There are still those who would deride Theosis as New Age moonshine, asserting dourly that God became man, not to raise us to the Godhead, much less to take the universe into this incarnation, but merely to die a miserable death to appease his own anger and save a few from the general damnation of the species. Evangelicals they call themselves—absurdly, because, Scripture is against them. I shouldn’t throw stones, as I was raised Roman Catholic and learned this late medieval nonsense in Sunday schools taught by people who should have known better. After all, the Catholic Church has never denied the tradition of the Fathers, though Augustine (in moments he later repented) and especially Anselm of Canterbury (though his thought was more nuanced than might appear) teetered on the slippery slope that led to… well, to Calvin and Knox and two presidents of Princeton, Jonathan Edwards and T. Woodrow Wilson.
What a God! The thing about religion, that makes it of ultimate concern to all of us, believers, or not, is that we, and I mean all of us, we grow to resemble what we worship. Beware the man or woman who does not honor a Creator or Redeemer, but bows down before the Accuser, whose Hebrew name is Satan. Satan in the White House is not just a late night horror movie, but a nightmare that has haunted at least one pope of Rome. The last stretch of the road to Abu Ghraib runs from the streets of iconoclastic Geneva through the pleasant meadows of Princeton, where Kuyper preached the corrosive gospel of neo-Calvinism, whence Wilson set out to make the world safe for neoconnery.
I keep returning to the words of the great and greatly neglected Edwin Muir:
The Word made flesh here is made word again
A word made word in flourish and arrogant crook.
See there King Calvin with his iron pen,
And God three angry letters in a book,
And there the logical hook
On which the Mystery is impaled and bent
Into an ideological argument.
Perhaps you will see some trace of Muir’s greatness even in these few lines, and even more the cause of his neglect:
The fleshless word, growing, will bring us down,
Pagan and Christian man alike will fall,
The auguries say, the white and black and brown,
The merry and the sad, theorist, lover, all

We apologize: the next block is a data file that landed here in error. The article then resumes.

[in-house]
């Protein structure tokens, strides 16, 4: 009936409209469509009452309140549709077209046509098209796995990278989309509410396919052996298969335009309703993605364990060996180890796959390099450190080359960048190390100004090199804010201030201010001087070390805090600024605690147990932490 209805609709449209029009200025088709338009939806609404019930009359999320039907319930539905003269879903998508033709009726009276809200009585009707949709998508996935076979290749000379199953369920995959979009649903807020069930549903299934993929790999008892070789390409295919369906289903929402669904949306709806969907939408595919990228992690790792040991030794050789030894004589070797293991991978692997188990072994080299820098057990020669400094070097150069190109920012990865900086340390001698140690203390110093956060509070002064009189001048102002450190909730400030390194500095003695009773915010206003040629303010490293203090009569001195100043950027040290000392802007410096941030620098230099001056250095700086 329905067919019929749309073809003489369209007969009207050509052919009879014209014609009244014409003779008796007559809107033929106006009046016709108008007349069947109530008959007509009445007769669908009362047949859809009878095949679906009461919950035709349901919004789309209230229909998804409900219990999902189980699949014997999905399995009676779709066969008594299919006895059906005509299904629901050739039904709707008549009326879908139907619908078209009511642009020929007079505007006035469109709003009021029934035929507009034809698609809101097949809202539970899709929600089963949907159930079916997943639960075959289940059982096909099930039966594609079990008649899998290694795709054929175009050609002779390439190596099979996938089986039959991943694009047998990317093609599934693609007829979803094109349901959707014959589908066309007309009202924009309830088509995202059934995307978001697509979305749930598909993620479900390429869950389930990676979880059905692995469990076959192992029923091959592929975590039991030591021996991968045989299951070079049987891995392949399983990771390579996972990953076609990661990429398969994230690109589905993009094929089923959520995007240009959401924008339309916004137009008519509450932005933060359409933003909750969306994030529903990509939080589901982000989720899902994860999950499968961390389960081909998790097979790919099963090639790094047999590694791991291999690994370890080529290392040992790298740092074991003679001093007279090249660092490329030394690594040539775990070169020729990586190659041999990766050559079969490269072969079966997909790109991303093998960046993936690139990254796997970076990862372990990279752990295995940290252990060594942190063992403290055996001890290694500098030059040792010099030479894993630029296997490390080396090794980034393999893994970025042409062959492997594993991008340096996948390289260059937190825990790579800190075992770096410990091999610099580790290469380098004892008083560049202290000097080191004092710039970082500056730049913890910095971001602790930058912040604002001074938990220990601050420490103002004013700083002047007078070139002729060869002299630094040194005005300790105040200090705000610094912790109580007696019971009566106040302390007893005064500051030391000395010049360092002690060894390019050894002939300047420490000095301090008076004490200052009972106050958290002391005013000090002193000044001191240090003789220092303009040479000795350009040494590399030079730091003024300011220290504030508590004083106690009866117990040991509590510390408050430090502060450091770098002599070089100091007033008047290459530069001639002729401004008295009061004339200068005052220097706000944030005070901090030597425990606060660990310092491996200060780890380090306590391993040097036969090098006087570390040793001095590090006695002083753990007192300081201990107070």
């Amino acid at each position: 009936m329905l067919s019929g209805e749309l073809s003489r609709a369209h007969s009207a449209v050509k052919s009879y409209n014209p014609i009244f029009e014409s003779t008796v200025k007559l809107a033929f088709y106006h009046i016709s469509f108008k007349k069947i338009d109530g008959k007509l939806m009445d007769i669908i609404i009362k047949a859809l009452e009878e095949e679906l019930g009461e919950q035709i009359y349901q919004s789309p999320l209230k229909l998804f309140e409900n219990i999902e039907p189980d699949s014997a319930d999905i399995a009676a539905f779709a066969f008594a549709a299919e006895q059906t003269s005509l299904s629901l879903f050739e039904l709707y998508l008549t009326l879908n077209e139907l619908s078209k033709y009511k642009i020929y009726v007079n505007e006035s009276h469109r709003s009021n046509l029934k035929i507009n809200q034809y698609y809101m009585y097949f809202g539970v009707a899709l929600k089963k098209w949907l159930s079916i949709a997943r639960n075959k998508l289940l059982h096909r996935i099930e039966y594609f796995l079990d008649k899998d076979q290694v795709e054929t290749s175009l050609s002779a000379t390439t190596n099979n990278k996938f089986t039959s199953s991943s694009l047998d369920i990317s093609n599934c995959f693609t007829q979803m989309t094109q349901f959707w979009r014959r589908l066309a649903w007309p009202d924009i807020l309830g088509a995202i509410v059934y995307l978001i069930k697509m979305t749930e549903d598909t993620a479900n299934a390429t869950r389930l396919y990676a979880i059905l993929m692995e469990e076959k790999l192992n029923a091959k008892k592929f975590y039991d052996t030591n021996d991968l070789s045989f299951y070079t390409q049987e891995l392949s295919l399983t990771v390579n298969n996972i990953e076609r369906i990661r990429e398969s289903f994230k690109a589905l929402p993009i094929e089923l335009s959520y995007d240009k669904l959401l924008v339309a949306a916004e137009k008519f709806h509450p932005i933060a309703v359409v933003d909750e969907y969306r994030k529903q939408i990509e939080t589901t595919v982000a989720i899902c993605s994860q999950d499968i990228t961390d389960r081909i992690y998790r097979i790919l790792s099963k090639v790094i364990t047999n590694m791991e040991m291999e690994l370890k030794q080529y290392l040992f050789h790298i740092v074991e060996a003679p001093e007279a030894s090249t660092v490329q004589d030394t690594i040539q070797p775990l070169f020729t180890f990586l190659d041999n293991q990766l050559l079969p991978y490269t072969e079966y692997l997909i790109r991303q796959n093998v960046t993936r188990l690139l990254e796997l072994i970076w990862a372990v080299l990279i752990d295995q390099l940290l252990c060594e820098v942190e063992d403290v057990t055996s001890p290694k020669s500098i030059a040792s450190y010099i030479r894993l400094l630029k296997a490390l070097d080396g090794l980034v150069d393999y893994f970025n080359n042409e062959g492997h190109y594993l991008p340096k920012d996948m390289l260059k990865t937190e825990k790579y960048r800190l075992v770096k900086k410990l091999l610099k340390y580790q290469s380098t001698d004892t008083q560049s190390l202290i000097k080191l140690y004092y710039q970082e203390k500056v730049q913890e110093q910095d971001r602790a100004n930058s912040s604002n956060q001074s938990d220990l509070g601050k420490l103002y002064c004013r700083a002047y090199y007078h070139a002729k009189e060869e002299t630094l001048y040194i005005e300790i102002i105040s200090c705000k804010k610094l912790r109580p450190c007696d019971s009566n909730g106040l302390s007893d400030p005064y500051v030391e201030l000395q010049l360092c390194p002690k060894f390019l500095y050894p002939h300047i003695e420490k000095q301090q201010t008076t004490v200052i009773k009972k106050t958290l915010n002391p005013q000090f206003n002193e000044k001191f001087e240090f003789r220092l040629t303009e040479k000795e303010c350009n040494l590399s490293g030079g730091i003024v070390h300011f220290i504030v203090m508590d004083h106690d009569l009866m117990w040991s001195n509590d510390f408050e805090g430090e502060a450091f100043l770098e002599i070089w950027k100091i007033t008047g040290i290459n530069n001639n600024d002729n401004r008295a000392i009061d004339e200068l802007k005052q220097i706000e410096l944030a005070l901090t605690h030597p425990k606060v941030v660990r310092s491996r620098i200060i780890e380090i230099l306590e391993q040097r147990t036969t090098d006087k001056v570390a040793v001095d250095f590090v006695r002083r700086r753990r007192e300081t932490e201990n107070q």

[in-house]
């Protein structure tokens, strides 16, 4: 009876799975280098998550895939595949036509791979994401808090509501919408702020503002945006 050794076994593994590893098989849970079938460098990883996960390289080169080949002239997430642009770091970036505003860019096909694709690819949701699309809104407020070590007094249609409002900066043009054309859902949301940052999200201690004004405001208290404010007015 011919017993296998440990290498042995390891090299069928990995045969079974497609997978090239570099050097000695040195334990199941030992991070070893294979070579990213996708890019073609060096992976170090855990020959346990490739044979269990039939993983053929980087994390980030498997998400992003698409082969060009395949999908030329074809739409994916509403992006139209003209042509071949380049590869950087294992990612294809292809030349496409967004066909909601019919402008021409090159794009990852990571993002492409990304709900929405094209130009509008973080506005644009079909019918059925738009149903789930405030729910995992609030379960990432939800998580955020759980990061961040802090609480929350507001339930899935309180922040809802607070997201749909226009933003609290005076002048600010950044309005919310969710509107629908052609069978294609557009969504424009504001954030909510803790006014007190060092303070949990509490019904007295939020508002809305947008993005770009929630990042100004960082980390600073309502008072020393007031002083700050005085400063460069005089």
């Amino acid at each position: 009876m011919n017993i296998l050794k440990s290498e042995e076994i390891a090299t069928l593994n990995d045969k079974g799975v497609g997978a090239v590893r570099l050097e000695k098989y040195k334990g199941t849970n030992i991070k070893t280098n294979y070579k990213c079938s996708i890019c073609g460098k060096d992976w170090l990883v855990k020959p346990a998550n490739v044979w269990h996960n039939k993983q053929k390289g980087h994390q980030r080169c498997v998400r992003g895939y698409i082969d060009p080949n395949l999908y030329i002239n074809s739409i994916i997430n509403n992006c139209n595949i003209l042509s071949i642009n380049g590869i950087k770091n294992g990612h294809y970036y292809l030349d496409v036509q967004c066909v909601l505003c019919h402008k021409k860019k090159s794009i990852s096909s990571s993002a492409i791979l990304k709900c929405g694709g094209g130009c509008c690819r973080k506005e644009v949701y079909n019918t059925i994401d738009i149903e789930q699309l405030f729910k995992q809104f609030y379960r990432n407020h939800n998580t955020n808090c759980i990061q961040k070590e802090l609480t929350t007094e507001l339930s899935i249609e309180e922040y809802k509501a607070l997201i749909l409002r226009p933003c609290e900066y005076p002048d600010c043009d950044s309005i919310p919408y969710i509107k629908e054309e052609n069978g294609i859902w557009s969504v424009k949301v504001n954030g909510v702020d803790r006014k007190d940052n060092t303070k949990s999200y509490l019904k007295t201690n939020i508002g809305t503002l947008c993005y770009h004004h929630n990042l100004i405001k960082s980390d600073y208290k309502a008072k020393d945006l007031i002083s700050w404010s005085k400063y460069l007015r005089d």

Invisibly will fall:
Abstract calamity, save for those who can
Build their cold empire on the abstract man.
There is no abstract man here in White Harlem tonight, and no mirthless myrmidons of the cold empire. Tyranny, torture, and terror are on the march to Armageddon, and those who resist will be assimilated because resistance itself, if it is resistance merely, is already assimilation. But here we see the futility of empire itself in the face of Theosis. The power that scatters the universes like seed into the vastness of space here begs humbly for permission to incarnate in the most fleeting thought, the most seemingly inconsequential act of the most obscure of mankind.
We are all fools—only the wise know it—the unholy fools the secret agents of the holy ones. The George to believe is not Bush but Carlin. T. Woodrow Wilson? Better Robert or Colin or Peter! Let us make the world safe for greater and holier follies. Should an Alexandr Men appear here we would no doubt do away with him as expeditiously as did our Russian friends, and with as little or as much to show for it. The Union of Soviet Socialist Republics is history. The Project for the New American Century isn’t even that and never will be. The Middle East is dying to become American, but only in the most depressingly literal of senses. More to the point, we are all dying to become human, but we are not dying alone. That is the folly of the Cross, which this little storefront church is here to witness to –the all but unbelievable message that it is God who dies, with us and in us and for us so that we ourselves might be raised from the dead with God, in God, for God, and, yes, as God—and as gods.
No doubt the gangs of addicts and pushers will go on torturing, tyrannizing, and terrorizing this small neighborhood of the universe. That’s what they do. It’s called history. But there are poems to be written, songs to be sung, space elevators to be built, galaxies to be explored and planets brought under the plough. Government will not do these things. We will do them. God will do them. It can start as small as you like, with a seed of mustard, or a warm smile for a surly waitress.